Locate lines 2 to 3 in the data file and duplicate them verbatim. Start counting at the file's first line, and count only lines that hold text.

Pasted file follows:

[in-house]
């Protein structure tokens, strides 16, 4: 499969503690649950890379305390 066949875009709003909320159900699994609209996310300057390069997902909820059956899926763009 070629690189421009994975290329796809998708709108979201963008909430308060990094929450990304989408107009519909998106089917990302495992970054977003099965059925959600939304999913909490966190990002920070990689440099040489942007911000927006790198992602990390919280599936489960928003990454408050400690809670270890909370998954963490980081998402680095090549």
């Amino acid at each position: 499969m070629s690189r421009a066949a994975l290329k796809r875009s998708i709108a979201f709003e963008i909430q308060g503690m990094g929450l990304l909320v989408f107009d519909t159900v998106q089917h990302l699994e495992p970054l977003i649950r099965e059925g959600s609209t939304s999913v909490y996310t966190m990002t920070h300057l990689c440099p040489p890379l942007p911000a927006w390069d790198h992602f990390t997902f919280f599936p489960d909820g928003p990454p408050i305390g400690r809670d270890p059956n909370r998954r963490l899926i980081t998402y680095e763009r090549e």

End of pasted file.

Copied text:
């Protein structure tokens, strides 16, 4: 499969503690649950890379305390 066949875009709003909320159900699994609209996310300057390069997902909820059956899926763009 070629690189421009994975290329796809998708709108979201963008909430308060990094929450990304989408107009519909998106089917990302495992970054977003099965059925959600939304999913909490966190990002920070990689440099040489942007911000927006790198992602990390919280599936489960928003990454408050400690809670270890909370998954963490980081998402680095090549």
């Amino acid at each position: 499969m070629s690189r421009a066949a994975l290329k796809r875009s998708i709108a979201f709003e963008i909430q308060g503690m990094g929450l990304l909320v989408f107009d519909t159900v998106q089917h990302l699994e495992p970054l977003i649950r099965e059925g959600s609209t939304s999913v909490y996310t966190m990002t920070h300057l990689c440099p040489p890379l942007p911000a927006w390069d790198h992602f990390t997902f919280f599936p489960d909820g928003p990454p408050i305390g400690r809670d270890p059956n909370r998954r963490l899926i980081t998402y680095e763009r090549e």